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Antarctic ice instability to trigger alarming sea-level rise in future

Thwaites glacier

Rise in sea levels, triggered by global warming and melting of polar ice caps, poses a daunting threat to mankind. It is estimated that by the year 2300 many cities in coastal areas are at the risk of completely submerging. However, other than global warming, instability in ice sheets that is causing melting of ice sheets in Antarctica is also a cause of rise in sea levels, as per a new study funded by National Science Foundation and NASA.

Chaotic instability

Turbulence deep within the Antarctic ice sheets would lead to an unprecedented rise in water levels. According to the National Science Foundation, the rate of ice loss in five Antarctic glaciers has been almost doubled. Thwaites Glacier, which is one among the five big glaciers, is in a precarious condition and can collapse anytime.

The exact amount of ice loss over the long-term can’t be predicted accurately due to variations in climatic conditions and the paucity of data. However, scientists at the Georgia Institute of Technology, NASA Jet Propulsion Laboratory, and the University of Washington have made meticulous calculations taking Thwaites as a model and factored instability into 500 ice-flow simulations.

Satellite data is crucial for systematic monitoring of Antarctic ice sheet volume change, mass balance, and sea-level rise. The first study on ice change in ice sheet patterns used data from Copernicus Sentinel-3 Delay-Doppler altimeter.

 

Copernicus Sentinel-3 maps Antarctic Ice Sheet elevation change

Heightened risk

What’s particularly threatening about this icefall is that even if global warming is averted someday, the disturbance within the glacier would prompt ice pushing out at a rapid pace. Upon reaching the tipping point, Thwaites Glacier could vanish completely over a period of 150 years. This would lead to more than half a level rise in sea level.

Instability in ice level occurs when grounding line, which is the line between seafloor area and where it extends, slopes down and deepens. In such cases, ice moves very swiftly. This is further compounded in case if warmer ocean waters, as the bottom of the ice melt faster and there is more water in the ocean.

The study highlights the difficulty in forecasting instability and turbulence, which makes a wide range of scenarios possible. The study highlights the difficulty in forecasting instability and turbulence, which makes a wide range of scenarios possible. It holds great relevance in flood prevention methods.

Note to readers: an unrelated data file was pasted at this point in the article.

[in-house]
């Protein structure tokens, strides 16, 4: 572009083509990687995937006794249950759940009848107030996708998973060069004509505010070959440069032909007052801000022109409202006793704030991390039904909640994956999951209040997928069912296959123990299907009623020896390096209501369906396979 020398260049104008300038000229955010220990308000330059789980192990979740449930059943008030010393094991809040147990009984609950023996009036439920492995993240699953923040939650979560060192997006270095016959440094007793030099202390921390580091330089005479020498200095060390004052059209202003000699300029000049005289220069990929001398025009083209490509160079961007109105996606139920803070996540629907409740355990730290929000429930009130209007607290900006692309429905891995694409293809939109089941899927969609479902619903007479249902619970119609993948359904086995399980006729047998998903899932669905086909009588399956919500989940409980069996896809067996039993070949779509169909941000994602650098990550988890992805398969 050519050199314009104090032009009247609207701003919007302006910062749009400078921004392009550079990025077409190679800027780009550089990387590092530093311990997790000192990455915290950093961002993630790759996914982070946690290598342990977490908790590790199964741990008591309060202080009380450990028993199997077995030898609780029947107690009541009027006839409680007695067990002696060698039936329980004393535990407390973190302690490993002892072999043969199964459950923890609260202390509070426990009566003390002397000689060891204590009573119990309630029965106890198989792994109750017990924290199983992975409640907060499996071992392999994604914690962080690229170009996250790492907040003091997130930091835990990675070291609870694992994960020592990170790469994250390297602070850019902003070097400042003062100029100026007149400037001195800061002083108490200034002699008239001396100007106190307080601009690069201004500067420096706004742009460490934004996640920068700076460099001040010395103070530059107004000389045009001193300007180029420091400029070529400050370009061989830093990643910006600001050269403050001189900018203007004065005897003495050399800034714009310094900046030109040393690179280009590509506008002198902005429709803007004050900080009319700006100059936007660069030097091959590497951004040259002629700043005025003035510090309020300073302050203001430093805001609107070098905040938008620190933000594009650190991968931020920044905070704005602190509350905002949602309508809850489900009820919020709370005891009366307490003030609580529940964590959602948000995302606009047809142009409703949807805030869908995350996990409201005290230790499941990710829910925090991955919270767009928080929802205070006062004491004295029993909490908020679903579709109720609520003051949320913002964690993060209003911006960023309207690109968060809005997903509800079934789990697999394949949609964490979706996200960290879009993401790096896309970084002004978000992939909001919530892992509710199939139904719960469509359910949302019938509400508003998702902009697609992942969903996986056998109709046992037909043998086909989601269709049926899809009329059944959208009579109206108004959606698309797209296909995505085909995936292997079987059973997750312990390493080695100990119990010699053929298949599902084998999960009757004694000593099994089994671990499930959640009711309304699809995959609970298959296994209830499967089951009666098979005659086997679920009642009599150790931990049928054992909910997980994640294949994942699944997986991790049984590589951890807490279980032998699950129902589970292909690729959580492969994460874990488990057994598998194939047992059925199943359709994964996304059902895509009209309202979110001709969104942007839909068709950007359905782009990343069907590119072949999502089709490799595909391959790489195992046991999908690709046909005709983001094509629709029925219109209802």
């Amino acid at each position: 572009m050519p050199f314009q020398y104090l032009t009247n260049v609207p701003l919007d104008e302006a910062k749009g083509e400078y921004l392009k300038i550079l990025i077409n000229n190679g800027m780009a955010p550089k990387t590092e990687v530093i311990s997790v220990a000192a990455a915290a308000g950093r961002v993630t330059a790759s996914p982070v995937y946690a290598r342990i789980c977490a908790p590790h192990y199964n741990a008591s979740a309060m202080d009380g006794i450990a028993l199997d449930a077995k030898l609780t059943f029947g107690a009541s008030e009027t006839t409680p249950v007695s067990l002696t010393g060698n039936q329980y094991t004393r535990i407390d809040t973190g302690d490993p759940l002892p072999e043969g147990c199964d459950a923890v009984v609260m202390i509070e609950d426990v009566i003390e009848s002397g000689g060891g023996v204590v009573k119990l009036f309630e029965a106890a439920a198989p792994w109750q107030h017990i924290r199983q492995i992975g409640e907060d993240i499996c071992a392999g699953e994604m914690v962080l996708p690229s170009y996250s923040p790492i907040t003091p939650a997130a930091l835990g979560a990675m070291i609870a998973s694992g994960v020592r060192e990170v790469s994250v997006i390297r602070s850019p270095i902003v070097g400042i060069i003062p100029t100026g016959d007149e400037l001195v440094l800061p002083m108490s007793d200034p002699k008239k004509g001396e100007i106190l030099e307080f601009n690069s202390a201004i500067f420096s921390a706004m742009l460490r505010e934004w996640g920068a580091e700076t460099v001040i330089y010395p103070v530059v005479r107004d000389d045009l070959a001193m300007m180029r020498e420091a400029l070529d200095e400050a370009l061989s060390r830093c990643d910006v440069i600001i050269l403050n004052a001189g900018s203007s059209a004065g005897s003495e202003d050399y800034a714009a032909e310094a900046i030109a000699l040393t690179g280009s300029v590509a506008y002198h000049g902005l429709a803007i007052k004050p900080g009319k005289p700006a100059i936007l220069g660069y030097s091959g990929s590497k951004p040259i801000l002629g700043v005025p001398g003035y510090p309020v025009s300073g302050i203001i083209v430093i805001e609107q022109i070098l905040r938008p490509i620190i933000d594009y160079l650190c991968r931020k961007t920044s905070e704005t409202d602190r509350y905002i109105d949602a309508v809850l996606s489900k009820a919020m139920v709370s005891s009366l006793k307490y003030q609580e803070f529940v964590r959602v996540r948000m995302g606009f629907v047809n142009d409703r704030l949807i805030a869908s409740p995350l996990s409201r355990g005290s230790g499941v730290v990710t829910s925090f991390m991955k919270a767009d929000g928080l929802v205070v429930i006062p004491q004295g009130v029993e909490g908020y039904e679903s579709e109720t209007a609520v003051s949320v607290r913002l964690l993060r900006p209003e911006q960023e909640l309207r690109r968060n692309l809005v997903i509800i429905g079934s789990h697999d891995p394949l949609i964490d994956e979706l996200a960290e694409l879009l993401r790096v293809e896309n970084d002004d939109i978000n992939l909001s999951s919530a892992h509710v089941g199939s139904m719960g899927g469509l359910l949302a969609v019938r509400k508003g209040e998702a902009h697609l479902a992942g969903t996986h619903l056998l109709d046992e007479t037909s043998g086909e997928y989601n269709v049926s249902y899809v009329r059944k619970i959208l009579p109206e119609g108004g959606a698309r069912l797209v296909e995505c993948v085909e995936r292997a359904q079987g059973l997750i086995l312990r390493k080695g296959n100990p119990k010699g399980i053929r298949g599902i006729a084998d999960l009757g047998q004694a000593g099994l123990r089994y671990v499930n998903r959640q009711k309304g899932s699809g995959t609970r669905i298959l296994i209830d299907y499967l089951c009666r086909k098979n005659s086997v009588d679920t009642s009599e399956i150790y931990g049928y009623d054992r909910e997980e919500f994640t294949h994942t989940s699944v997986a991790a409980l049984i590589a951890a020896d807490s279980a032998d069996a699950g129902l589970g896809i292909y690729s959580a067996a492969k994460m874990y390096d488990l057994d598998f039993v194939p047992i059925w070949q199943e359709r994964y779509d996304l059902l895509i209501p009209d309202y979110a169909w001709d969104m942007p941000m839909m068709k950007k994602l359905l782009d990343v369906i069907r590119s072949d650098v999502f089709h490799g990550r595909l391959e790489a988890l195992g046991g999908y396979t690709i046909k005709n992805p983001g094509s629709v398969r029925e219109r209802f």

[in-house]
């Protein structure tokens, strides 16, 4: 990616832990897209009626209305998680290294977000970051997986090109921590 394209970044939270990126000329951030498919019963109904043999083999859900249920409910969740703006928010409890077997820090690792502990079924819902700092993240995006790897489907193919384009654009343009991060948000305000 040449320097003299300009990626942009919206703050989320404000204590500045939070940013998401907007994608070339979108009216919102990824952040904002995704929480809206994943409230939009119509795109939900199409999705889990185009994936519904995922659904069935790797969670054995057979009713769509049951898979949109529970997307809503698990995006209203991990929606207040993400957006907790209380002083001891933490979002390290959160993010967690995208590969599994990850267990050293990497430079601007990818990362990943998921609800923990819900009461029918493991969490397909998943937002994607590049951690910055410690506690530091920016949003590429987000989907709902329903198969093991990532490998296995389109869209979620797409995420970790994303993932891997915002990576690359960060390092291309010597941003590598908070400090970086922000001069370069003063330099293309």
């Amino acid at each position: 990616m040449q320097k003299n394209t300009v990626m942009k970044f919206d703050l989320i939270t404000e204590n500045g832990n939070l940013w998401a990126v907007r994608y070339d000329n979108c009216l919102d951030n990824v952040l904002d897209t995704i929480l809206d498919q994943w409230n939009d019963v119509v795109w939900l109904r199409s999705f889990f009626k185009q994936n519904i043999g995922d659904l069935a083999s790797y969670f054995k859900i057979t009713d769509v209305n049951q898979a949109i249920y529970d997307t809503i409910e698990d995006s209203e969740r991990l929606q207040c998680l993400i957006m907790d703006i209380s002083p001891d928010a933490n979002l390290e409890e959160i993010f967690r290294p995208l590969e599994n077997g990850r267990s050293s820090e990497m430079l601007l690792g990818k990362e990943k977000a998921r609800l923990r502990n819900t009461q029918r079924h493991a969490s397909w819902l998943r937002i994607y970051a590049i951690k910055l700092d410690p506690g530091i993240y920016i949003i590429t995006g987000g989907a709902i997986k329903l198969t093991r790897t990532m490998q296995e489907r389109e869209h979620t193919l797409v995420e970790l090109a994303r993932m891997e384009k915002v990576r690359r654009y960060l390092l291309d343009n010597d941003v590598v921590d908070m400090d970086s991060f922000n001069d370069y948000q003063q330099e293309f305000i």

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Using statistical physics and methods that compute the effects of random variables in a physical system, the scientists were able to predict fall rates of Thwaites glacier.

Large chunk of an iceberg is subterranean and not visible to us, which means that in case of ice melting and drastic calving, the sea level remains more or less the same. But when glacial ice, which is supported by mountains melts, the water causes a rise in sea levels.

Doomsday in the offing?  

Since the 1990s, the average rise in sea levels has almost doubled, which is alarming considering the fact that for about 2000 years till 1800, the sea-level rise was uniform.

Most of the land-supported ice is in Antarctica, even though much of its land is the seabed. As per estimates, the amount of ice in Antarctica is eight times more than Greenland and fifty times more than all mountainous glaciers in the world.

Timeline predicted by the study for the melting of Thwaites is 600 years, but it could even come after 300 years. Though, due to Antarctica and Greenland losing a portion of ice and other changes, it can be said with certainty that sea levels would rise by about two feet by this century.

The United States’ National Climate Assessment estimates that by 2100 there will be a 1-4 feet rise in sea level. It says that the complex dynamics of Greenland’s and Antarctica’s ice sheets as “the primary reason that projections of global sea-level rise includes such a wide range of plausible future conditions.”

Also Read: Why NASA is vital for fighting global warming and climate change